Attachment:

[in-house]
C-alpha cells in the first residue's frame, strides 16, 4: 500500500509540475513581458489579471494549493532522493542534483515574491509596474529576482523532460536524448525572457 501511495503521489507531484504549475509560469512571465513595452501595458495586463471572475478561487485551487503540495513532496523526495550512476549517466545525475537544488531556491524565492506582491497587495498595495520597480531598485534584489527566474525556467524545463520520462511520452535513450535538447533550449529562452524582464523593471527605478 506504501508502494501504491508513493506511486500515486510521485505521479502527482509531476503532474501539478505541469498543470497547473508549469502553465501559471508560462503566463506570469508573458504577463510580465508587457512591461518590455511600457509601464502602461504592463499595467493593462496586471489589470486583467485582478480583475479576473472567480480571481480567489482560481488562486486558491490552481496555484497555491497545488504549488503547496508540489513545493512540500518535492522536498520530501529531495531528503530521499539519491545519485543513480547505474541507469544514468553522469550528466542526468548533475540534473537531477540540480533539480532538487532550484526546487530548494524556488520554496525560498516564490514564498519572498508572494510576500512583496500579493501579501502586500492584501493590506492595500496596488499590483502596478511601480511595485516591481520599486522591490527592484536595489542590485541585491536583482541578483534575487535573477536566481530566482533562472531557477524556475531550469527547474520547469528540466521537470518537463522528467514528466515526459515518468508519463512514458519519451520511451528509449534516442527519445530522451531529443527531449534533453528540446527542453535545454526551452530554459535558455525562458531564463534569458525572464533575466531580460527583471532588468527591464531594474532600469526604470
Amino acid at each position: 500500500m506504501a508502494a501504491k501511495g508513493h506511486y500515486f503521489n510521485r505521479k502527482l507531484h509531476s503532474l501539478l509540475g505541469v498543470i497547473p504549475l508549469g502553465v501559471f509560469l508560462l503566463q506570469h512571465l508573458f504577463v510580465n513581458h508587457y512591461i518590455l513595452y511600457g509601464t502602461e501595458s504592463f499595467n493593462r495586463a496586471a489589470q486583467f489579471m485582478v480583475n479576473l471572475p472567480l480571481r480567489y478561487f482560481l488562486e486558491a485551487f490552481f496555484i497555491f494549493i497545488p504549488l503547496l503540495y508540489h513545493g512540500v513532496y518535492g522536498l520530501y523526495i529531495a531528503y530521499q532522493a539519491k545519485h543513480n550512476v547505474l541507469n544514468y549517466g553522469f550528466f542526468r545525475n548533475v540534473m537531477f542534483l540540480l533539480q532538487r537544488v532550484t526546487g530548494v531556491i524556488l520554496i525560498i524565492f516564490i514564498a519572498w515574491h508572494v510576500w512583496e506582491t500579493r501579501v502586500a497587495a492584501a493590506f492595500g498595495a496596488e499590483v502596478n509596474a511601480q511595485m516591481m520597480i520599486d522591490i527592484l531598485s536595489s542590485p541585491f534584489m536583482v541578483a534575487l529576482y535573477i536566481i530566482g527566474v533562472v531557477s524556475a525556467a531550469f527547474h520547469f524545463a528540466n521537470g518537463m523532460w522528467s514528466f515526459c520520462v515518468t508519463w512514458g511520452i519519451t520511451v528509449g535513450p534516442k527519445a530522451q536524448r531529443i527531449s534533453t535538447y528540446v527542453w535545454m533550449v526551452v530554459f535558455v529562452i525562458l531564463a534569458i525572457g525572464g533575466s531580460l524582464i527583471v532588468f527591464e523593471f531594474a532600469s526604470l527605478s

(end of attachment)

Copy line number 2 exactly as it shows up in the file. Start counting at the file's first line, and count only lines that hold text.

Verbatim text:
C-alpha cells in the first residue's frame, strides 16, 4: 500500500509540475513581458489579471494549493532522493542534483515574491509596474529576482523532460536524448525572457 501511495503521489507531484504549475509560469512571465513595452501595458495586463471572475478561487485551487503540495513532496523526495550512476549517466545525475537544488531556491524565492506582491497587495498595495520597480531598485534584489527566474525556467524545463520520462511520452535513450535538447533550449529562452524582464523593471527605478 506504501508502494501504491508513493506511486500515486510521485505521479502527482509531476503532474501539478505541469498543470497547473508549469502553465501559471508560462503566463506570469508573458504577463510580465508587457512591461518590455511600457509601464502602461504592463499595467493593462496586471489589470486583467485582478480583475479576473472567480480571481480567489482560481488562486486558491490552481496555484497555491497545488504549488503547496508540489513545493512540500518535492522536498520530501529531495531528503530521499539519491545519485543513480547505474541507469544514468553522469550528466542526468548533475540534473537531477540540480533539480532538487532550484526546487530548494524556488520554496525560498516564490514564498519572498508572494510576500512583496500579493501579501502586500492584501493590506492595500496596488499590483502596478511601480511595485516591481520599486522591490527592484536595489542590485541585491536583482541578483534575487535573477536566481530566482533562472531557477524556475531550469527547474520547469528540466521537470518537463522528467514528466515526459515518468508519463512514458519519451520511451528509449534516442527519445530522451531529443527531449534533453528540446527542453535545454526551452530554459535558455525562458531564463534569458525572464533575466531580460527583471532588468527591464531594474532600469526604470